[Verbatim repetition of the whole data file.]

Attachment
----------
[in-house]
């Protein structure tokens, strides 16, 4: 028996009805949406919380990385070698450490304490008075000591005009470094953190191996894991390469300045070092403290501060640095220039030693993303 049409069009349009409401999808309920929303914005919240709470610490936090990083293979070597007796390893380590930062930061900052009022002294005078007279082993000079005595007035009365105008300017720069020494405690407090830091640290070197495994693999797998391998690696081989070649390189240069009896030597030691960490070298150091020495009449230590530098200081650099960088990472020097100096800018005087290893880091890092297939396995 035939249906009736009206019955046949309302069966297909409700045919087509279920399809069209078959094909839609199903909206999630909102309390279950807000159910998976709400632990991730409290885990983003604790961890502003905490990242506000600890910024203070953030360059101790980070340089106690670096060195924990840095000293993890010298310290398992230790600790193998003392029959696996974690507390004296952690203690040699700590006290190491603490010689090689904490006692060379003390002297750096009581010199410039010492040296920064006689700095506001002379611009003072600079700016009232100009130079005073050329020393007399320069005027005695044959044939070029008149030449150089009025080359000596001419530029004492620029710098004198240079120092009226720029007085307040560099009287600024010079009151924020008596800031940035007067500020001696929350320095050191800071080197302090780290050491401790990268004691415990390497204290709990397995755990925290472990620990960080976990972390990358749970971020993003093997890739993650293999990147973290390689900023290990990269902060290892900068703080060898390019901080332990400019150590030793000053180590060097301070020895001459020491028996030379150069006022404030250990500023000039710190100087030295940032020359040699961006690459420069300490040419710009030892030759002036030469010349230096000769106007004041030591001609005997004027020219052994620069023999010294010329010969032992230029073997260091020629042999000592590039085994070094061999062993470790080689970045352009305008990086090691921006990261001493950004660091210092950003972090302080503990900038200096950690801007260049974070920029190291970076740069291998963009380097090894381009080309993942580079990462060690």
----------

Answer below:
[in-house]
């Protein structure tokens, strides 16, 4: 028996009805949406919380990385070698450490304490008075000591005009470094953190191996894991390469300045070092403290501060640095220039030693993303 049409069009349009409401999808309920929303914005919240709470610490936090990083293979070597007796390893380590930062930061900052009022002294005078007279082993000079005595007035009365105008300017720069020494405690407090830091640290070197495994693999797998391998690696081989070649390189240069009896030597030691960490070298150091020495009449230590530098200081650099960088990472020097100096800018005087290893880091890092297939396995 035939249906009736009206019955046949309302069966297909409700045919087509279920399809069209078959094909839609199903909206999630909102309390279950807000159910998976709400632990991730409290885990983003604790961890502003905490990242506000600890910024203070953030360059101790980070340089106690670096060195924990840095000293993890010298310290398992230790600790193998003392029959696996974690507390004296952690203690040699700590006290190491603490010689090689904490006692060379003390002297750096009581010199410039010492040296920064006689700095506001002379611009003072600079700016009232100009130079005073050329020393007399320069005027005695044959044939070029008149030449150089009025080359000596001419530029004492620029710098004198240079120092009226720029007085307040560099009287600024010079009151924020008596800031940035007067500020001696929350320095050191800071080197302090780290050491401790990268004691415990390497204290709990397995755990925290472990620990960080976990972390990358749970971020993003093997890739993650293999990147973290390689900023290990990269902060290892900068703080060898390019901080332990400019150590030793000053180590060097301070020895001459020491028996030379150069006022404030250990500023000039710190100087030295940032020359040699961006690459420069300490040419710009030892030759002036030469010349230096000769106007004041030591001609005997004027020219052994620069023999010294010329010969032992230029073997260091020629042999000592590039085994070094061999062993470790080689970045352009305008990086090691921006990261001493950004660091210092950003972090302080503990900038200096950690801007260049974070920029190291970076740069291998963009380097090894381009080309993942580079990462060690």